Forbidding relationships can create the threat of blackmail and makes it harder for someone to have a quiet word that might help avoid work problems.

    I think this has already happened in a few cases with teenage girls and male high school teachers.

    I think sexual relations are actually Verboten between university lecturers and students, although marriages between staff and former students are not unknown.

  21. Jumpy, welcome to the wonderful world of grandchildren. They’re your reward for having children.

  22. Jumpy: Double congratulations.

    Firstly, on becoming a grandfather.

    Secondly, on finding your splendid new career as an abstract writer for scholarly journals. ” Stoneage Mutant Ginger Fertiles took over !! Cowabunga Dude.” stands in sharp contrast to the usual run of dull and dreary abstracts 🙂

  23. Jumpy

    zoot is right.

    As soon as the grandkid is old enough, you’ll be able to enjoy word play with the little giggler. This will be a higher calling than the old, standard tickling.

    Congrats again.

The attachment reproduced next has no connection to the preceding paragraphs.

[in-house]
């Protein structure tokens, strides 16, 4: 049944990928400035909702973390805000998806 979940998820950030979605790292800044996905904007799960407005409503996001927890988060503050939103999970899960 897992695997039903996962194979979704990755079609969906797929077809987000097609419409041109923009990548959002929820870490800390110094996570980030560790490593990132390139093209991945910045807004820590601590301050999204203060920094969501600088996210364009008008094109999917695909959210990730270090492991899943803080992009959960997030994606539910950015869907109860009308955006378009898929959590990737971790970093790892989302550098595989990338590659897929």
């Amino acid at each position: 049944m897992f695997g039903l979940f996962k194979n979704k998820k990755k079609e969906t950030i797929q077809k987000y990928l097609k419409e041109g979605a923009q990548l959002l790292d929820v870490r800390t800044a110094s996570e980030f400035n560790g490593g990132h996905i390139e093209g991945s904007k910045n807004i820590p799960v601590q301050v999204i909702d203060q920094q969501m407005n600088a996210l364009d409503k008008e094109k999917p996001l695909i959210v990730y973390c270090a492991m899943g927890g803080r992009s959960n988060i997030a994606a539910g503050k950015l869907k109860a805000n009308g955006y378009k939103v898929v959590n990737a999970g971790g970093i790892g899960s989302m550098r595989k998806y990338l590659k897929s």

but never Ambivalent about our grandkids

  24. Thanks folks.
    The big question in which position he’ll play.
    A forth generation winger or learn to pass the ball.
    At 8lb 10 he may be a forward and avoid passing too, that’s possible.

  25. I got taken out of play today. Had a phone call and my elder bro and his wife were down to Brissie for a bit of maintenance on his heart monitoring technology.

    Good to have a chat.

    SEQ had a brilliant electrical storm last night. 100,000 lightning strikes makes a severe storm and we had 265,000. I believe 500 power lines down and over 100k people without power. Three schools, including one near us, were closed because no power.

    We were on the edge of one of the two main cells and got all of 3.5mm, a bit of wind, but a lot of Donner and Blitzen.

    But really, no drama, just another day in paradise if you like 35C heat!